Spaces, Places, and Architectural Projects

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No place ever stays the same for long. Maybe that's why we're all always thinking about place, how to define it, and what our own involvement is in it — because there's no place like home, and we all just want a place to call our own, and we don't like feeling out of place. The projects below range from outdoor spaces to neighborhoods to hotels and more, but they have one thing in common: they all focus on a memorable physical location of some kind. And as always, you can find more space-related projects here

The SoHo Memory Project

NYC's SoHo has changed a lot over the years, morphing from a tight-knit neighborhood where everyone knew each other, to an artist haven, to the glitzy shopping district that many people think of today. But until now, there's been no organization dedicated to the preservation of SoHo's multifarious history. Artist Yukie Ohta, who grew up in the neighborhood, is taking on the monumental task with the SoHo Memory Project. As she puts it: "Knowing the story of our neighborhood and its significance in the larger history of New York City will enrich the experiences of SoHo residents and visitors alike and will influence how they interact with the people, streets, and idea of SoHo."

Robot Repair Shop

If Toby Atticus Fraley has his way, Pittsburgh International Airport could become the only airport in the world with a robot repair shop. The art installation was housed in downtown Pittsburgh for 17 months, but was recently forced to vacate to make room for a new restaurant. It's an homage to the past and the future at the same time — the aesthetic is reminiscent of vintage issues of Popular Mechanics, but at the same time, the idea of home robots still seems somewhat futuristic (though we're certainly getting closer to it being reality for all). At any rate, the weird time warp of the Robot Repair Shop should feel right at home in the liminal space of an airport, where people are always coming and going.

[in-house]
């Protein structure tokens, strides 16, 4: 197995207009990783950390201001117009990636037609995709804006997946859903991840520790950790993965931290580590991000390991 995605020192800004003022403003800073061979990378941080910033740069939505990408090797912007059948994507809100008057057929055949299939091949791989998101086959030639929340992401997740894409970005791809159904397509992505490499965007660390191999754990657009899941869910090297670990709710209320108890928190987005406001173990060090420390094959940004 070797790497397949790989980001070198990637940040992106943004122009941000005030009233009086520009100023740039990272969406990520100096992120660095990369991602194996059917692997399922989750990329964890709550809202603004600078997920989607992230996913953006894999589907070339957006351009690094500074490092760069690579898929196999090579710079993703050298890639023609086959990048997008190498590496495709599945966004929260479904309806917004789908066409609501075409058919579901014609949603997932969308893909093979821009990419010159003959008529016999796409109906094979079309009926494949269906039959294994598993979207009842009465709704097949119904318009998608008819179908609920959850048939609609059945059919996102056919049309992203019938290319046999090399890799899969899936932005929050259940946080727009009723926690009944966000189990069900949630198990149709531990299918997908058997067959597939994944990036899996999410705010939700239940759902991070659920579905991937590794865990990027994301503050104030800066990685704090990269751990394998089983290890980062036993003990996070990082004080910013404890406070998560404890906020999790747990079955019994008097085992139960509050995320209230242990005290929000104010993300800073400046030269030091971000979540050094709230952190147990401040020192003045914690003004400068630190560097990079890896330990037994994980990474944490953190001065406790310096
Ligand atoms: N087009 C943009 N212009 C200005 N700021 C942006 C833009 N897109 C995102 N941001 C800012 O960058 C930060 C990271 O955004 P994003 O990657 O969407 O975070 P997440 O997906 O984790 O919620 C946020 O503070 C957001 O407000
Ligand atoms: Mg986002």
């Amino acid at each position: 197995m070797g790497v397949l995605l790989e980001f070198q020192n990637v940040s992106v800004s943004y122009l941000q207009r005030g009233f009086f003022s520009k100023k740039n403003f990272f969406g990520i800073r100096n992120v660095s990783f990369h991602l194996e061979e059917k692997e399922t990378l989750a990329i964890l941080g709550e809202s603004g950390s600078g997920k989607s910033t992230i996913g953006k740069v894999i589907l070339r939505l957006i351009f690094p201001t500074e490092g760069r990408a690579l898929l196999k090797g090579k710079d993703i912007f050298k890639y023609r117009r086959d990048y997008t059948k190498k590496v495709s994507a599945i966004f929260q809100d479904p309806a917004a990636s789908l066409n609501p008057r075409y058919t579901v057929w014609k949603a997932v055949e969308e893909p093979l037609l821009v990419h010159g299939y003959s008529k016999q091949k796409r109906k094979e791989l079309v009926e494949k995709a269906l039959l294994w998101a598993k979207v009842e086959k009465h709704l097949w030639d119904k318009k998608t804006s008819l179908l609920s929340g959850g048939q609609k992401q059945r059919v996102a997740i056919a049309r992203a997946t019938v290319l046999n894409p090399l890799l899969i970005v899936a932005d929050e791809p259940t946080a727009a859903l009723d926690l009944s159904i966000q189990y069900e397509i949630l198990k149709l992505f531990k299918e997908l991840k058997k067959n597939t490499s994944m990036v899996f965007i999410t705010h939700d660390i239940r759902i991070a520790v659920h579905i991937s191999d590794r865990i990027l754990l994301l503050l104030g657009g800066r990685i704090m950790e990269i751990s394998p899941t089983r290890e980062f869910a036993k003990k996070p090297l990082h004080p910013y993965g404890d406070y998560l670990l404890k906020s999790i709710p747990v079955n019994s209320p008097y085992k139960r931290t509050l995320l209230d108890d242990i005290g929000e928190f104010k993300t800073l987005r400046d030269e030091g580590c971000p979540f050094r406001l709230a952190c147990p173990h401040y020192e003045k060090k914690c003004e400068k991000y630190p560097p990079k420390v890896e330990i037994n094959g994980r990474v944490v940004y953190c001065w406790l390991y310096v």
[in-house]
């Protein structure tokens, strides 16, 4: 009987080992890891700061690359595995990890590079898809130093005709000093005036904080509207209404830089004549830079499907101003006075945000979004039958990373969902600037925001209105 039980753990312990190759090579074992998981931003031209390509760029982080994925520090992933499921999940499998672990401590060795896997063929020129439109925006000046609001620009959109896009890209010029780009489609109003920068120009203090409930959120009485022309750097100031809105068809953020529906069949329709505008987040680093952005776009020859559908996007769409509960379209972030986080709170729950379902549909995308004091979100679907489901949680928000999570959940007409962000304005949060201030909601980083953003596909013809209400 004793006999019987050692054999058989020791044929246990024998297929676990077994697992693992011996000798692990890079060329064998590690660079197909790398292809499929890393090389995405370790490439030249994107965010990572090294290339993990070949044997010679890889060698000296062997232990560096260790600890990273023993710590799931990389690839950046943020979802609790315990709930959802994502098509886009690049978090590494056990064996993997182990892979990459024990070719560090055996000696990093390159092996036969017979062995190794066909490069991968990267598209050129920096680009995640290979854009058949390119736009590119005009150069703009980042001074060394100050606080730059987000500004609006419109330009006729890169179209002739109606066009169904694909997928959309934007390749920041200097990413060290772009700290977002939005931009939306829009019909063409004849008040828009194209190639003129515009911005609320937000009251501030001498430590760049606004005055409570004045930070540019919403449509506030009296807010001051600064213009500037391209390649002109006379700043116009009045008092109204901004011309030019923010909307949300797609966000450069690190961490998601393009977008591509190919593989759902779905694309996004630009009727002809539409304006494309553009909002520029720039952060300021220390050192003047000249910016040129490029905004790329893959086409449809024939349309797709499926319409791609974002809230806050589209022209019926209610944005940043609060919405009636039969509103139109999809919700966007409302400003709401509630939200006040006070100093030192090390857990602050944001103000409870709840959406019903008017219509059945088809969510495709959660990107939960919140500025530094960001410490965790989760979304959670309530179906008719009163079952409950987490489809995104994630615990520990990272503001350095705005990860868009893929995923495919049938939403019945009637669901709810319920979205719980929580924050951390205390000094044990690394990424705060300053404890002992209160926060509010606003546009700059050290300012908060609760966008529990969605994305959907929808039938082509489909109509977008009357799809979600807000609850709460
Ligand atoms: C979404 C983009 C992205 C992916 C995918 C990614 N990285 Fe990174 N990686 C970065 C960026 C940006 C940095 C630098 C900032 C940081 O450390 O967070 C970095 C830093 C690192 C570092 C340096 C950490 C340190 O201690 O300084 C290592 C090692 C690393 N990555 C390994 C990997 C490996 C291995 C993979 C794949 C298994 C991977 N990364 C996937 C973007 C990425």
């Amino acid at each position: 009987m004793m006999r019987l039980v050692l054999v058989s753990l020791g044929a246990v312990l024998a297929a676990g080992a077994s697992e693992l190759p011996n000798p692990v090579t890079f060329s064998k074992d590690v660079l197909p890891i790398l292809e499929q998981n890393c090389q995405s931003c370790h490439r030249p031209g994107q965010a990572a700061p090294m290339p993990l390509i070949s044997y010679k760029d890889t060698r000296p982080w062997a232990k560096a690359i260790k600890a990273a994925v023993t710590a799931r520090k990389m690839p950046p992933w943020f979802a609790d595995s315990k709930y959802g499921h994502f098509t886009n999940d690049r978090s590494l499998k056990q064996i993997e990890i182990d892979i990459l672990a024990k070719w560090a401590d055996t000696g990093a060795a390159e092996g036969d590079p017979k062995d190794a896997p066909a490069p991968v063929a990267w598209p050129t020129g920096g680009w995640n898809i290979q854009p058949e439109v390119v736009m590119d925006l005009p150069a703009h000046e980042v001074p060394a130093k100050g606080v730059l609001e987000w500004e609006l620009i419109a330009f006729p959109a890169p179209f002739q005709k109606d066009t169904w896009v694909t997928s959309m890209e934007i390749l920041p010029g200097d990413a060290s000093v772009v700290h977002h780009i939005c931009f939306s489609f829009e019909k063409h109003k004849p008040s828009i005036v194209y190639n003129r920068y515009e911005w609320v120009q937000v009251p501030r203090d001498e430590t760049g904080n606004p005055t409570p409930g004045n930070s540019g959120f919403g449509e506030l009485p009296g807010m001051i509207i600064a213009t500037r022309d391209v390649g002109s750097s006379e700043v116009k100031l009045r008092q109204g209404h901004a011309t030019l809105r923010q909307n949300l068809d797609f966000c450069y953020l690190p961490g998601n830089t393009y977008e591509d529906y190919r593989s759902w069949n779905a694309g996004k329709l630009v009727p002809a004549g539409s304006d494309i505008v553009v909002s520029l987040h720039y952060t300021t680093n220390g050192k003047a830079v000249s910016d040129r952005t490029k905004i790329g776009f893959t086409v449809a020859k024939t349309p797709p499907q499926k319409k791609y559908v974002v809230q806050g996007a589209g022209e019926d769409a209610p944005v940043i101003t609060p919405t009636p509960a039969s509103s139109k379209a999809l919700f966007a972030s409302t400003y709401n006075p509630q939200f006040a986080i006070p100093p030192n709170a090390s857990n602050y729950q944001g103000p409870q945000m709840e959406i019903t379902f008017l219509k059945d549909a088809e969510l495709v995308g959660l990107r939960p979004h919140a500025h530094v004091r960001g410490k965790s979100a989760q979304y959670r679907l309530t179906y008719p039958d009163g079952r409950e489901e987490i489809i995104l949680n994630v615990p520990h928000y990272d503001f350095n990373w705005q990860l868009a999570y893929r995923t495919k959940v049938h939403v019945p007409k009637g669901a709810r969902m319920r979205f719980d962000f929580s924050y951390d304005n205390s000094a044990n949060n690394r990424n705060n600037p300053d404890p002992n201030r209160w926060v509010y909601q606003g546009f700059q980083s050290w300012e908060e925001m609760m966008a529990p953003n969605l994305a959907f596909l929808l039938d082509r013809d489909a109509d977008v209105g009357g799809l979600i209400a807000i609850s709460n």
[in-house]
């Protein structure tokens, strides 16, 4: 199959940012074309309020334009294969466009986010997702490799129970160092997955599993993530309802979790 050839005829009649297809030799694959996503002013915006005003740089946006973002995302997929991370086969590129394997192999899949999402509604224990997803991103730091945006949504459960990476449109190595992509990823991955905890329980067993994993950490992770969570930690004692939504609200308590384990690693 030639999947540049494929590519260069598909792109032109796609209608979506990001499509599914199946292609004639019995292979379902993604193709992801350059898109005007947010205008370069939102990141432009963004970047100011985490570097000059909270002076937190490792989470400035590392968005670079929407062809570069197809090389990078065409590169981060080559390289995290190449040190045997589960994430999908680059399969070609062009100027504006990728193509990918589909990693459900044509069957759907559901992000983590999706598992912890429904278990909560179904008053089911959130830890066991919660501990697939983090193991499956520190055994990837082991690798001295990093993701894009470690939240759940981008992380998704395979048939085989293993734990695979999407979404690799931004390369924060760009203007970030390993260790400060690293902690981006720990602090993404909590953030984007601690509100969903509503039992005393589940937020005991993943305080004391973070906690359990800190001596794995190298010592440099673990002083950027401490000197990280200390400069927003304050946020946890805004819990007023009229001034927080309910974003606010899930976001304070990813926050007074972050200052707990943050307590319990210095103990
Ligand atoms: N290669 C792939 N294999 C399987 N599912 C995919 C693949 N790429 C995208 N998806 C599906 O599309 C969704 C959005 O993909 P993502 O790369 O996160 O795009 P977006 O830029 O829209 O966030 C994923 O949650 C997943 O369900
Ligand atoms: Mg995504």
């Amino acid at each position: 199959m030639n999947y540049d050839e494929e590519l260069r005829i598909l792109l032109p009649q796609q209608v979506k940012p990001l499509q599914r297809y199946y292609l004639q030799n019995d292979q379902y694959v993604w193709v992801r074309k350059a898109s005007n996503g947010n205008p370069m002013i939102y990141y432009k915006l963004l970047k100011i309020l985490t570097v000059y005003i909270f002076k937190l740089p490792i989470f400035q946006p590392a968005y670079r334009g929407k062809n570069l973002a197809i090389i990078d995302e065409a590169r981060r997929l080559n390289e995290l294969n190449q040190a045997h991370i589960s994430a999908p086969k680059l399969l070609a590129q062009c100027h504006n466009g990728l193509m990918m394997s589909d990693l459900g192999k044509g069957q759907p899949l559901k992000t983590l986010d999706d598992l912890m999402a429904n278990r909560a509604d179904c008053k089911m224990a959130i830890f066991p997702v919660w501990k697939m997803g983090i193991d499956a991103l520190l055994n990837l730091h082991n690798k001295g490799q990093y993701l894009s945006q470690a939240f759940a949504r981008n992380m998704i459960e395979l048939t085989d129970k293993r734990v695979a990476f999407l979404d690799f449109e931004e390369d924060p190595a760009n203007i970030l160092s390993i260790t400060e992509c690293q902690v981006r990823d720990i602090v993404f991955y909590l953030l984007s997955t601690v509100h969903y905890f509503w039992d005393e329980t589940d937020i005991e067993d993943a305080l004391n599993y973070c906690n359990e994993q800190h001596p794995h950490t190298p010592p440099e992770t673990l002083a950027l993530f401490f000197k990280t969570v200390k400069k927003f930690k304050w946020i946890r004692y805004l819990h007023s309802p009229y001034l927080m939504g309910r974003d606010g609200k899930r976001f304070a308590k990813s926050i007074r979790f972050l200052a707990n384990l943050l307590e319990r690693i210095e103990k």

Jennings Hotel  

The Jennings is a hundred-year-old hotel in a small town in Oregon — a historical building near some of the Northwest's most breathtaking wilderness areas. Greg Hennes is refurbishing it and turning it back into both a working institution as well as an artist residency. The Jennings Hotel will be open for accommodations, and simultaneously, artists residing there will teach, inspire and collaborate with the community while making work and giving talks. Sounds like a dream.

Thames Baths Lido

We learned the word "lido" from this project; it means an area meant for open-air swimming, such as a pool or beach, and it comes from the Italian word for beach (it's also the name of several Italian beach towns). But we digress. This project is cool because it's setting the stage for there eventually being an open, public, swimmable pool right in the Thames in London. What's more, the Thames Baths would use the Thames' own water, filtering it constantly — thus cleaning the river at the same time.

Glass House Lantern

The Glass House Lantern is a redesign of an already-existing community garden in London's Kings Cross. The illuminated greenhouse-like structure will provide a beacon of light for the weekly twilight gardening sessions that draw everyone from students to bankers.

    1. Missing avatar

      Abby Fitch on

      Love the Jennings Hotel Idea. Can't wait to go out and stay!

    2. Niina Pollari on

      We feel the same way, Abby!

    3. Jeff Heikkinen on

      Hi, I'm trying to contact someone at Kickstarter to ask a simple question and there doesn't seem to be a way to do so. I keep getting a screen asking me to log in with Facebook, and when I try to log in it just takes me back to that same screen over and over in an endless loop. Your contact pages say to open a support ticket but offer no means of actually doing so. I realize this post is not relevant to the blog but this comment section was LITERALLY THE ONLY WORKING MEANS OF COMMUNICATING that I could find via your site. So (1) this seems like a serious problem you should be fixing and (2) could someone please e-mail me so I can raise my issue by a more appropriate route?

    4. Niina Pollari on

      Hey Jeff, sorry about that -- we passed this on to our support team, who'll reach out shortly!

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